Two former lieutenants in fallen kingpin Sam Bankman-Fried’s crypto empire pleaded guilty to criminal charges and are cooperating with federal prosecutors probing the fiery collapse of FTX, officials said late Wednesday.
Caroline Ellison, the former chief executive of Alameda Research and Bankman-Fried’s sometime lover, and Gary Wang, a co-founder of the $32-billion crypto exchange, were charged “in connection with their roles in the frauds that contributed to FTX’s collapse,” U.S. Attorney for the Southern District of New York Damian Williams said in a brief video address.
Ellison, 28, pleaded guilty to seven counts, including wire fraud and conspiracy to commit securities fraud, according to a plea agreement obtained by The Wall Street Journal. The seven counts carry a maximum sentence of 110 years in prison
Wang, 29, pleaded guilty to four counts: wire fraud, conspiracy to commit wire fraud, conspiracy to commit commodities fraud, and conspiracy to commit securities fraud. He faces up to five decades behind bars.
An attorney for Ellison declined to comment on the matter to the newspaper. In a statement, Wang’s lawyer, Ilan Graff, said, “Gary has accepted responsibility for his actions and takes seriously his obligations as a cooperating witness.”
Williams emphasized in his video statement that the pair were unlikely to be the last people targeted in the ongoing investigation.
“Let me reiterate a call that I made last week: If you participated in misconduct at FTX or Alameda, now is the time to get ahead of it,” he said. “We are moving quickly, and our patience is not eternal.”
Ellison and Wang were also charged in a civil suit by the U.S. Securities and Exchange Commission “for their roles in a multiyear scheme” to defraud FTX’s investors, the agency said in a separate Wednesday statement.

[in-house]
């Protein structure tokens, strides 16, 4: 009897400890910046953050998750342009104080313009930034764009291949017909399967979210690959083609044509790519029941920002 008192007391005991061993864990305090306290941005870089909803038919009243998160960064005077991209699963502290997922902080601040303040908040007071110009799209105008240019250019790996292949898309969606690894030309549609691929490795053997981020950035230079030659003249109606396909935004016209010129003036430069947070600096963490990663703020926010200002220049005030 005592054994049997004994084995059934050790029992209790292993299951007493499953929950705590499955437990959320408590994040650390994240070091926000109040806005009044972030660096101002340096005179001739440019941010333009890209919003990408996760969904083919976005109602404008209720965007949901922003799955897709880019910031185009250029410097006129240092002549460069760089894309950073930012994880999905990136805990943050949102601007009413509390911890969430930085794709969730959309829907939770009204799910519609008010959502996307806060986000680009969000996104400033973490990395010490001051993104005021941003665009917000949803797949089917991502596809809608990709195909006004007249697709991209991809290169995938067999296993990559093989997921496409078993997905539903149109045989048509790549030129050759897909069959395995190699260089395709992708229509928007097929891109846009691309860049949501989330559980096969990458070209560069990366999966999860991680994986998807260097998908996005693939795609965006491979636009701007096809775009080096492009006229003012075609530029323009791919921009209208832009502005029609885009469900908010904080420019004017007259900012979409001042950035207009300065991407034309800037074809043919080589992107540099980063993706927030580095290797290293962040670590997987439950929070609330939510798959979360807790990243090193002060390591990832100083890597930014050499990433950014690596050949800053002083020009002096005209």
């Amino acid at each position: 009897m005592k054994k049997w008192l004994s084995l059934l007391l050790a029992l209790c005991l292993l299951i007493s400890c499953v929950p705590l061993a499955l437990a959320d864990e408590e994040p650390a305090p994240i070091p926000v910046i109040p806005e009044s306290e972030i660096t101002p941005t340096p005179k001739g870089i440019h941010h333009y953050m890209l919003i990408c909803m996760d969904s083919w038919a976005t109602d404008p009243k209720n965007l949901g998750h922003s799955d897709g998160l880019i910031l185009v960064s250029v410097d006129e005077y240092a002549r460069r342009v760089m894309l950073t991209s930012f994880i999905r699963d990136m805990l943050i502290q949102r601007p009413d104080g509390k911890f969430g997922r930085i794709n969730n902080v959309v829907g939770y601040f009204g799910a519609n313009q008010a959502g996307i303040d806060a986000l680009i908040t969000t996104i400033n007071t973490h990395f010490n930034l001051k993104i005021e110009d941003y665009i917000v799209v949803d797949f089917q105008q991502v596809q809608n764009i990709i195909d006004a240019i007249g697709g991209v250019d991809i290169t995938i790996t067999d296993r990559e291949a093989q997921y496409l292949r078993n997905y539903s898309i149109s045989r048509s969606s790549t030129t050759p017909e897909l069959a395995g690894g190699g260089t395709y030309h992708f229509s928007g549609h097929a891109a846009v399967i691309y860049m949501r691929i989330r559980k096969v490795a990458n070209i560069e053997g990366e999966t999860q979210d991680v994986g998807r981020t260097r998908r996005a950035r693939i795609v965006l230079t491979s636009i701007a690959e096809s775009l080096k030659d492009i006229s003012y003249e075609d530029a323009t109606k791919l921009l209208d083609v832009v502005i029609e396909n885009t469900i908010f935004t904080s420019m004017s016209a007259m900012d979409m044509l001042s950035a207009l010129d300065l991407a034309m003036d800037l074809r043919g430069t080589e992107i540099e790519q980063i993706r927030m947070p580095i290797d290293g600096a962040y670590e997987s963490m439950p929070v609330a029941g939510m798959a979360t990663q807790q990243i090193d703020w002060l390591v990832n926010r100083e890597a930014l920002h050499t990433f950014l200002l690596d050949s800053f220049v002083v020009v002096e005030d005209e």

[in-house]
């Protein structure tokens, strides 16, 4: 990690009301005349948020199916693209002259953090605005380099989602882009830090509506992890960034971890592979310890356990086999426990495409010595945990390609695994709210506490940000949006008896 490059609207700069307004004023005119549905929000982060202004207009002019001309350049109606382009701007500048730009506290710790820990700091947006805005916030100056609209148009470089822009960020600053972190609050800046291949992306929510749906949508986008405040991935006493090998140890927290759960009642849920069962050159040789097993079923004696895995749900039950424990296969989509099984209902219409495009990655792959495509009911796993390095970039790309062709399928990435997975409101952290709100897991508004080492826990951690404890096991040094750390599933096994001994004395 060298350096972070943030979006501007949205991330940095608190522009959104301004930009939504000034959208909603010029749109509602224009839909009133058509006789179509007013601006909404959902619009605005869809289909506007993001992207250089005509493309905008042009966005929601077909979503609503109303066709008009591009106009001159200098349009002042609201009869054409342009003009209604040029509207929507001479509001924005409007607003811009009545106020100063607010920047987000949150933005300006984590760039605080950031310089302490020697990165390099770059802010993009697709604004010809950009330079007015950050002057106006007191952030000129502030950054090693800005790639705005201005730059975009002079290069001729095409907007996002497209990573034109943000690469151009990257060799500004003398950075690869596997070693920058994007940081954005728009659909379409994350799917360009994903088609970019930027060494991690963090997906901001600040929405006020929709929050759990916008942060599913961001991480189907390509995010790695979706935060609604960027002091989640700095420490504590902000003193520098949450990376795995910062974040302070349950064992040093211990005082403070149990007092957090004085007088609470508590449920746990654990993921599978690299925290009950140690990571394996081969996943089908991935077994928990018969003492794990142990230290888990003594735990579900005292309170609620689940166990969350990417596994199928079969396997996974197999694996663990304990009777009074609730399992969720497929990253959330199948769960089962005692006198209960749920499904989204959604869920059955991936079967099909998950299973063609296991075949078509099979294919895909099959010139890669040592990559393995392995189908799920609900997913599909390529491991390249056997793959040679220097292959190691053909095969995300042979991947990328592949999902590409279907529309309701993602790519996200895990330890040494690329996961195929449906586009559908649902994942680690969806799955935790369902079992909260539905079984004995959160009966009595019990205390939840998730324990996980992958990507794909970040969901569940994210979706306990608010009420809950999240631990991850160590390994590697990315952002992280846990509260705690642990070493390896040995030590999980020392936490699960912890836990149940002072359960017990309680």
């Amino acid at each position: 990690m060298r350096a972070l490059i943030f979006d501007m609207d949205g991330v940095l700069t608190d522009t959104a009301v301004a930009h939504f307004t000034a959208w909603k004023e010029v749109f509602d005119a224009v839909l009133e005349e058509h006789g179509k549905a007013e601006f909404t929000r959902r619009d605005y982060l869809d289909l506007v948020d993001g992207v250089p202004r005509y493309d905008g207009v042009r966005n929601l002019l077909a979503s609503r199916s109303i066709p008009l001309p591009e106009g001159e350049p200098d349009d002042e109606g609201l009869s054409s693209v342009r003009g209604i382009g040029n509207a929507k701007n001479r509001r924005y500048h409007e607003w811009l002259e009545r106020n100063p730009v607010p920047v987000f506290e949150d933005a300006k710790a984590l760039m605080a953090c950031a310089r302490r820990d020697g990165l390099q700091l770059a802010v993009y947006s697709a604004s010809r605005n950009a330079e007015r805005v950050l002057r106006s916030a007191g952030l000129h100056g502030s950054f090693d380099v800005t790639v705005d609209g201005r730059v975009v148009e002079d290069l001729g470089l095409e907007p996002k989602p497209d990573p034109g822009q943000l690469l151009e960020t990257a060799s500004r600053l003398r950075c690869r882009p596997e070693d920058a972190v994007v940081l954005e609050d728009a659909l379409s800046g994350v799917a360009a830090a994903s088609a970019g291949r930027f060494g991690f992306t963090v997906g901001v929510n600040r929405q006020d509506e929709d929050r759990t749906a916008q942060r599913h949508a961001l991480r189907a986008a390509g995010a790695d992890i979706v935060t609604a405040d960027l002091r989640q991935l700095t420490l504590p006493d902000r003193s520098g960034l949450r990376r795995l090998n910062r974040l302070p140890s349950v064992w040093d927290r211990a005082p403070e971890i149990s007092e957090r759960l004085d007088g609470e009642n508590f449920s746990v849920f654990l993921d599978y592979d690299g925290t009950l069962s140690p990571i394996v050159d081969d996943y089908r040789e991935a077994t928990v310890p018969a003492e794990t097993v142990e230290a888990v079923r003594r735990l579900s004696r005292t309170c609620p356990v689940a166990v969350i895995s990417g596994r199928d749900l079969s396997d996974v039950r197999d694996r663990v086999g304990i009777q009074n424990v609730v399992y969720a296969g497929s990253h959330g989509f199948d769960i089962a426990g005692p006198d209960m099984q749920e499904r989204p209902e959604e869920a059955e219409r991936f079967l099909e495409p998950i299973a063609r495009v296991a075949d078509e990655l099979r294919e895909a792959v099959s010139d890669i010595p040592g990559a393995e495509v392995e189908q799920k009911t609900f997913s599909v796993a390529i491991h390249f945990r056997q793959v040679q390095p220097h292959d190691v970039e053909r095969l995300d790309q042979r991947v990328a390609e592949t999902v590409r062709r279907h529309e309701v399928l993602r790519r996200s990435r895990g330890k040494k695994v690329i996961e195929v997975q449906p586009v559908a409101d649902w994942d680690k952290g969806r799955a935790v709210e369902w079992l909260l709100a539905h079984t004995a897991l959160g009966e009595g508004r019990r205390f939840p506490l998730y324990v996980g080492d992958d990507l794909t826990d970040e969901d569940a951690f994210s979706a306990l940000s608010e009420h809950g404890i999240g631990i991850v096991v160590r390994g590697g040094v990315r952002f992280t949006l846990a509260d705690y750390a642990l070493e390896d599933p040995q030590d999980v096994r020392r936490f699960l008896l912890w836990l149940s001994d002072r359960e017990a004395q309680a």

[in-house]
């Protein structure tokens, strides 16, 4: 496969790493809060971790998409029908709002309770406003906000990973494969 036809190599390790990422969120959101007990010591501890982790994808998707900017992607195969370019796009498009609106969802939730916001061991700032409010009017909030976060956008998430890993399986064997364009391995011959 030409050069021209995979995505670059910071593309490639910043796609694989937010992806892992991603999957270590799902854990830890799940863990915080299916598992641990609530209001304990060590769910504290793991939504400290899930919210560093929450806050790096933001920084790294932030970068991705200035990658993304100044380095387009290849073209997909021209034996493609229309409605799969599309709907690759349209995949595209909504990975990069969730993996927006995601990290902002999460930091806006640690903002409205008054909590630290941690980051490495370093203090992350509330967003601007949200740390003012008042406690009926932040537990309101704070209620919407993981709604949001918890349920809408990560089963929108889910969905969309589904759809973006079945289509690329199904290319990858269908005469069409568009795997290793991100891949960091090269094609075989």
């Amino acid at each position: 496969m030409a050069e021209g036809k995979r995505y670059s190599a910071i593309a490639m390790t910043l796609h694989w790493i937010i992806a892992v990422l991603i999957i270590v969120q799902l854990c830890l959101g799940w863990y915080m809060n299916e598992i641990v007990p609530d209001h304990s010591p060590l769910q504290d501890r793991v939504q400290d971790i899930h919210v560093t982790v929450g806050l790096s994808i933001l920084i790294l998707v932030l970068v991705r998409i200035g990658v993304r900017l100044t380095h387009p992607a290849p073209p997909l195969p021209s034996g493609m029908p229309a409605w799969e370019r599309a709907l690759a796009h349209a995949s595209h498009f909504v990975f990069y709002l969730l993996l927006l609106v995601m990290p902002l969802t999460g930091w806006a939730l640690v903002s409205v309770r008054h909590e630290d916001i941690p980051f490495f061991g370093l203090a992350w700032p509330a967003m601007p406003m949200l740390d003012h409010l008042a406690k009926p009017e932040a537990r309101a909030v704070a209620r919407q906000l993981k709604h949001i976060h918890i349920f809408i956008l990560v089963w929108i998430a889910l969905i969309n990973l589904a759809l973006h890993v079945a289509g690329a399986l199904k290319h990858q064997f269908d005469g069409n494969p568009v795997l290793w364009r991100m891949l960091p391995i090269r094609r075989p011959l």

Calling the pair “active participants” in the plot to deceive FTX’s investors, the SEC laid out the alleged plot: Wang would illegally divert FTX customer assets to Alameda, which Ellison would use to fuel the firm’s trading activity. “And Bankman-Fried used those customer funds to make undisclosed venture investments, lavish real estate purchases, and large political donations,” the agency said in its amended complaint.
Wang and Bankman-Fried, “with Ellison’s knowledge and consent,” also afforded Alameda “significant special treatment on the FTX platform,” essentially giving the firm “a virtually unlimited ‘line of credit’ funded by the platform’s customers,” the complaint explained.
Ellison was also responsible for artificially inflating the value of FTT, the self-issued tokens that FTX handed out for free to Alameda, by snatching them up on various platforms, according to the SEC. This, in turn, would make the FTT used as collateral against Alameda’s loans more valuable, allowing her to borrow billions more, investigators wrote in the complaint.
“When FTX and the rest of the house of cards collapsed, Mr. Bankman-Fried, Ms. Ellison, and Mr. Wang left investors holding the bag,” SEC Chair Gary Gensler said.
Despite Bankman-Fried’s insistence that he was “shocked” by the collapse of what he’d seen as “a thriving business,” and that he’d been unaware of the extent of the illegal activity going on at Alameda, federal officials have alleged that he and his inner circle knew exactly what they were doing.
In a complaint made public earlier this month, the Commodity Futures Trading Commission said Bankman-Fried and his top executives across both Alameda and FTX had had “widespread access to each other’s systems and accounts.” In addition to allegedly co-mingling funds, the nominally separate teams also shared “key personnel, technology and hardware, intellectual property, and other resources,” the CFTC said.
A major step forward in the case against Bankman-Fried, Ellison and Wang’s guilty pleas come amid news that the disgraced mogul had been transferred to U.S. custody after being extradited from the Bahamas, where he was arrested earlier this month.
After being flown to New York—in the company of federal agents—the 30-year-old is expected make an initial court appearance in Manhattan as soon as Thursday.